Constructed from different pieces of wood, my Sandberg bass can confuse engineers and producers
who “listen” with their eyes. Photo by Wanda Padgett

Being a freelance bassist—as opposed to being in a band—means you’re always working towards becoming a true jack-of-all-trades. You have to immerse yourself in reggae, funk, neo soul, classic soul, rock ’n’ roll, jazz standards, and any other style you might encounter on any given gig in the real world.

A big part of this exercise is becoming very familiar with the type of instruments featured on all those genre-defining records, what pickup blend was used, where the bassist was plucking the strings to create the right balance of attack versus warmth, and more. You can spend a lot of your time intentionally replicating the original sound, or you can just enter the tone-and-feel ballpark without getting too close. (The latter grants you a little more artistic license as you play “Brown Eyed Girl” for the umpteenth time.)

The weight of all this tradition is very present in the mind of your coworkers—whether they’re engineering the session or playing with you in the ensemble. If you’re performing a classic Kiss song with an old Gibson Ripper while making a demonic face, people will assume from your attention to detail that you must be a good bassist. What I’m getting at is people hear with their eyes in a big way.

Here in Nashville, unfortunately, many recording engineers get a little scared if you walk into a session with anything other than a vintage Fender or a modern replica they might recognize. If the bass has a beat-up sunburst finish, you must be really good. If you have a hollowbody or semi-hollowbody bass like a Hofner or a vintage Vox as a backup, you must be an expert!

What I’m getting at is people hear with their eyes in a big way.

I have a persistent urge to challenge the status quo when it comes to the “acceptable tools of the trade.” Like many other musicians who grew up listening to iconic bands that spent unbelievable amounts of time and money on clothing and a stage show, I’m of the belief that presentation is a viable and important element of the music itself—not an added bonus and not something only for poseurs.

Of course the choice of instrument is an important part of this equation, but you can certainly choose an instrument that shows your influences and makes a statement about your individuality. If you bring the heat and the groove, people who may have initially dismissed you because of your choice of instrument will have to concede you just made magic with something they thought wouldn’t work.

Still, like many others, I grew up playing P-style basses. I wanted that iconic look and didn’t veer far from it for many years. But luckily for us bassists, there are countless talented luthiers building great bass guitars right now. Whether their builds are based on tradition with a modern flare or completely futuristic Millennium Falcon-style creations, they’re worth checking out.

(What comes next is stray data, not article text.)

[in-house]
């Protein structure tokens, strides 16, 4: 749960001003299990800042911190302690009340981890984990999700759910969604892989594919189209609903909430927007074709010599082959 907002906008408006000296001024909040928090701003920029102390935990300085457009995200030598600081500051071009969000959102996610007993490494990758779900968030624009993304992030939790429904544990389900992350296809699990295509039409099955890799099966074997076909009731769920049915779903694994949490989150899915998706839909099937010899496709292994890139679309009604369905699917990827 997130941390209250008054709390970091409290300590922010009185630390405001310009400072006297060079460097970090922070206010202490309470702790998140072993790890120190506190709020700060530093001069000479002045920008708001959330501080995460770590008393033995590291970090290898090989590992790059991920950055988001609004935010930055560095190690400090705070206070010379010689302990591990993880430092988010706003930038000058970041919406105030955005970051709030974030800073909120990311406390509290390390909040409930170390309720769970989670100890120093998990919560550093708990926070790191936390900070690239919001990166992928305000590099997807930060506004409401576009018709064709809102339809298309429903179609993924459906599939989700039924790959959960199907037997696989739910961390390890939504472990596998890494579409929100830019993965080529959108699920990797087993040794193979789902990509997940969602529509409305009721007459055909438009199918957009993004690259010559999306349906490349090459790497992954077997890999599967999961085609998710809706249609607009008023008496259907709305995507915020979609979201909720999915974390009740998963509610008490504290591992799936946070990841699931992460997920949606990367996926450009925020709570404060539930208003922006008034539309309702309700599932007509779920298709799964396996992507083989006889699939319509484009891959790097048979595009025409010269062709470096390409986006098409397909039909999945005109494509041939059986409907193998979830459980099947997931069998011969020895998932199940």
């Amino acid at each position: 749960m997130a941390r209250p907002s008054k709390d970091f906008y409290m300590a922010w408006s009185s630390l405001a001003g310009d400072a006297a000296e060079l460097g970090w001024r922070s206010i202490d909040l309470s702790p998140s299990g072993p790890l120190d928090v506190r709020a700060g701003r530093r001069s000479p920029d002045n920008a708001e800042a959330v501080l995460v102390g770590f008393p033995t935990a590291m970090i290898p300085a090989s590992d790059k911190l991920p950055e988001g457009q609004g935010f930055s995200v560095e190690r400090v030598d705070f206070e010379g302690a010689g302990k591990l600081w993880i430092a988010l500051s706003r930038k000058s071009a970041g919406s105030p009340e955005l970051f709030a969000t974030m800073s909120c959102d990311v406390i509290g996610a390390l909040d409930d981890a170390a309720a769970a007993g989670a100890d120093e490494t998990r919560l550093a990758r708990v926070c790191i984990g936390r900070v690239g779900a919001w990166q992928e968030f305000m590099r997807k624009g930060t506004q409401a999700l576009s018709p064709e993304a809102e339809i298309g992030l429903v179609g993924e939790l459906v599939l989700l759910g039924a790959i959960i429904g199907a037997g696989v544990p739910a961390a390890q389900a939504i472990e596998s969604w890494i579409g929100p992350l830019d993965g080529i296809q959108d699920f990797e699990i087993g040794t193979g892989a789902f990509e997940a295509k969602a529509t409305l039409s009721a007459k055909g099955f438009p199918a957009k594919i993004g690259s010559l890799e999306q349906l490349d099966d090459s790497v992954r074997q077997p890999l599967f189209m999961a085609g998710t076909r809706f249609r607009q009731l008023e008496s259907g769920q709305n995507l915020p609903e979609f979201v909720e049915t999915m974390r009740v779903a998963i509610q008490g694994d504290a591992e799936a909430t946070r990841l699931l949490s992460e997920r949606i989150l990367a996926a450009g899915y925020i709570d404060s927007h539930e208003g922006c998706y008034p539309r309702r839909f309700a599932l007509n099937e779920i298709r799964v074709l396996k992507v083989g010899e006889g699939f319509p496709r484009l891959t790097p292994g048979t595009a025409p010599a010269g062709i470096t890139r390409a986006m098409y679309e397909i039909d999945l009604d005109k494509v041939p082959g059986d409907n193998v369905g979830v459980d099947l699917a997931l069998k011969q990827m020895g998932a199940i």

The first sign of me breaking the mold was when I briefly studied jazz at the University of Miami and had the budget version of Yamaha’s Billy Sheehan signature model. It was lime green and had scalloped frets and large-block inlays on a light maple fretboard. I’d also placed red rose stickers on every fret with an inlay. It looked hideous, but for some reason I thought it was cool at the time. My fellow students and the main instructor were horrified and referred to my bass as the “Candy Cane.”

But here’s the thing: My main concern still remained having the right tone for the genre. We were playing jazz standards, so I had to emulate an upright. The Yamaha had a big, woofer pickup placed right at the neck/body joint that produced stunningly warm sub-lows. And with the tone knob turned all the way down, it produced a slower attack that was perfect for the style. If people had just closed their eyes and listened with their ears instead of their eyes, they would have heard the absolutely appropriate tone I was producing.

One of my current main instruments is a German-built Sandberg with a J-style body, a Music Man-style pickup in the bridge, and a J-style pickup in the neck. Sounds traditional enough, don’t you think? Surely nobody would have a problem with this bass, right? Wrong. The bass is constructed from several different pieces of body and fretboard woods that are glued together. It looks like a wacky paint job, and when people first see it, they are completely dumbfounded. Nobody realizes they are looking at a fairly normal J5. And tonally, the bass can easily be more vintage-sounding than many vintage basses.

I’ve been playing this bass for three years, and I know I’ve lost out on work because of the way it looks, but I’m fine with that. People expect the bass to sound very modern at first glance, yet even after they hear it they’re sometimes unable to undo that initial visual impression. But now if I show up without it, people are finally starting to say, “We hired Victor, where is the Victor bass?” So stick to your guns, or more specifically, your bass. Play your favorite instrument. Life is too short not to.